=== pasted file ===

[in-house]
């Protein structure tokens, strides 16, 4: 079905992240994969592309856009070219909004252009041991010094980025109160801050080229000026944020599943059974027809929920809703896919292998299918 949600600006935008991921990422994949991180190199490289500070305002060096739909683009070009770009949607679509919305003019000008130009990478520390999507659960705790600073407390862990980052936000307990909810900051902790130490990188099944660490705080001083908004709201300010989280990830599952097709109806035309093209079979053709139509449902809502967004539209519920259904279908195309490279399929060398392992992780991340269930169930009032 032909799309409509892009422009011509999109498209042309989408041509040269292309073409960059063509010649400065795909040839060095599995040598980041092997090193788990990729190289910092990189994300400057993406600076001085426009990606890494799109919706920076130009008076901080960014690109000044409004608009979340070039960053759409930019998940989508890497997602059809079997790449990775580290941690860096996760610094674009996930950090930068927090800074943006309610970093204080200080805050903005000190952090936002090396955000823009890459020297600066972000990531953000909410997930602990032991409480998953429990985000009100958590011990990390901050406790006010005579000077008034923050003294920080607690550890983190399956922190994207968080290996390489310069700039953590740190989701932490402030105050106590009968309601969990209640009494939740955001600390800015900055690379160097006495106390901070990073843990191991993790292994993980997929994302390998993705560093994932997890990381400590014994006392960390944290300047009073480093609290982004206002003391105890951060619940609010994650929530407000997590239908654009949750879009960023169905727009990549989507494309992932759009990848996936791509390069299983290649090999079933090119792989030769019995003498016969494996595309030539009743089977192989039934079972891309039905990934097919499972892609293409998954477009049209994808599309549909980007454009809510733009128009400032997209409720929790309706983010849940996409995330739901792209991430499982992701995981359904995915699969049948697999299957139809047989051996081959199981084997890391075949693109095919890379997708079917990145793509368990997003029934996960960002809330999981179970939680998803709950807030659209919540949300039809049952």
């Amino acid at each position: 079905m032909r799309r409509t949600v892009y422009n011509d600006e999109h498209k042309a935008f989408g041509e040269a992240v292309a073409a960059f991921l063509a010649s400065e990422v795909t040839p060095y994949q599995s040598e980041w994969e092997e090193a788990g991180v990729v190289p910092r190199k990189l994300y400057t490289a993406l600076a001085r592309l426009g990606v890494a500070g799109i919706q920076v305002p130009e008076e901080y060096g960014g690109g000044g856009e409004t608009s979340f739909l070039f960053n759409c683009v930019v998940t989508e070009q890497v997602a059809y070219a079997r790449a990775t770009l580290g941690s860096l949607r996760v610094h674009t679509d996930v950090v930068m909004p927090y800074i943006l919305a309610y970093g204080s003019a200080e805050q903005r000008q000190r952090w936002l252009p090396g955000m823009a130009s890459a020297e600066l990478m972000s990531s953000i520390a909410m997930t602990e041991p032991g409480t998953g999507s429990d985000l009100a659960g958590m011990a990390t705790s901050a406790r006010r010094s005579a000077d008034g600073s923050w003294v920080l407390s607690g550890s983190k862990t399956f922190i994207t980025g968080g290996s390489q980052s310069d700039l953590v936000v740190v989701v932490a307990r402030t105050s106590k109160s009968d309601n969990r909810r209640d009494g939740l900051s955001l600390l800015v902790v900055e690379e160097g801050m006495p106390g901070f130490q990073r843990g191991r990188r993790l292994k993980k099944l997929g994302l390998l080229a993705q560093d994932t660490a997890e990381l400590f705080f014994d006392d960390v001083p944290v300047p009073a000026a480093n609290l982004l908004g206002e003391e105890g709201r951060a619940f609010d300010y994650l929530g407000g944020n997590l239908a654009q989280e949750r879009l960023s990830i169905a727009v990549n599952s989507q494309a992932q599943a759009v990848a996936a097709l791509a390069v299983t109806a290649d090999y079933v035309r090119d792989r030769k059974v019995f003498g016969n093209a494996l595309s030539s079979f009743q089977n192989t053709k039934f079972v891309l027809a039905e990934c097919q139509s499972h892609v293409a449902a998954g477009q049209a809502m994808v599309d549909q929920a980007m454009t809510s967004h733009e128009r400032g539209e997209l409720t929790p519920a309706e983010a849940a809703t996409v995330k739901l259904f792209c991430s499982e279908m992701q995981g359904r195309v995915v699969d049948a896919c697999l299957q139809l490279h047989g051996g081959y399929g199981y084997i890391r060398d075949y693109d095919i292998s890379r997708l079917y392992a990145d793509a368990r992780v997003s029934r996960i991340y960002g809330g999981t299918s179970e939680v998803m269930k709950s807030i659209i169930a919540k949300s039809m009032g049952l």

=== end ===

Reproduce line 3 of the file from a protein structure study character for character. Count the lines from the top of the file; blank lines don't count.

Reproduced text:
């Amino acid at each position: 079905m032909r799309r409509t949600v892009y422009n011509d600006e999109h498209k042309a935008f989408g041509e040269a992240v292309a073409a960059f991921l063509a010649s400065e990422v795909t040839p060095y994949q599995s040598e980041w994969e092997e090193a788990g991180v990729v190289p910092r190199k990189l994300y400057t490289a993406l600076a001085r592309l426009g990606v890494a500070g799109i919706q920076v305002p130009e008076e901080y060096g960014g690109g000044g856009e409004t608009s979340f739909l070039f960053n759409c683009v930019v998940t989508e070009q890497v997602a059809y070219a079997r790449a990775t770009l580290g941690s860096l949607r996760v610094h674009t679509d996930v950090v930068m909004p927090y800074i943006l919305a309610y970093g204080s003019a200080e805050q903005r000008q000190r952090w936002l252009p090396g955000m823009a130009s890459a020297e600066l990478m972000s990531s953000i520390a909410m997930t602990e041991p032991g409480t998953g999507s429990d985000l009100a659960g958590m011990a990390t705790s901050a406790r006010r010094s005579a000077d008034g600073s923050w003294v920080l407390s607690g550890s983190k862990t399956f922190i994207t980025g968080g290996s390489q980052s310069d700039l953590v936000v740190v989701v932490a307990r402030t105050s106590k109160s009968d309601n969990r909810r209640d009494g939740l900051s955001l600390l800015v902790v900055e690379e160097g801050m006495p106390g901070f130490q990073r843990g191991r990188r993790l292994k993980k099944l997929g994302l390998l080229a993705q560093d994932t660490a997890e990381l400590f705080f014994d006392d960390v001083p944290v300047p009073a000026a480093n609290l982004l908004g206002e003391e105890g709201r951060a619940f609010d300010y994650l929530g407000g944020n997590l239908a654009q989280e949750r879009l960023s990830i169905a727009v990549n599952s989507q494309a992932q599943a759009v990848a996936a097709l791509a390069v299983t109806a290649d090999y079933v035309r090119d792989r030769k059974v019995f003498g016969n093209a494996l595309s030539s079979f009743q089977n192989t053709k039934f079972v891309l027809a039905e990934c097919q139509s499972h892609v293409a449902a998954g477009q049209a809502m994808v599309d549909q929920a980007m454009t809510s967004h733009e128009r400032g539209e997209l409720t929790p519920a309706e983010a849940a809703t996409v995330k739901l259904f792209c991430s499982e279908m992701q995981g359904r195309v995915v699969d049948a896919c697999l299957q139809l490279h047989g051996g081959y399929g199981y084997i890391r060398d075949y693109d095919i292998s890379r997708l079917y392992a990145d793509a368990r992780v997003s029934r996960i991340y960002g809330g999981t299918s179970e939680v998803m269930k709950s807030i659209i169930a919540k949300s039809m009032g049952l």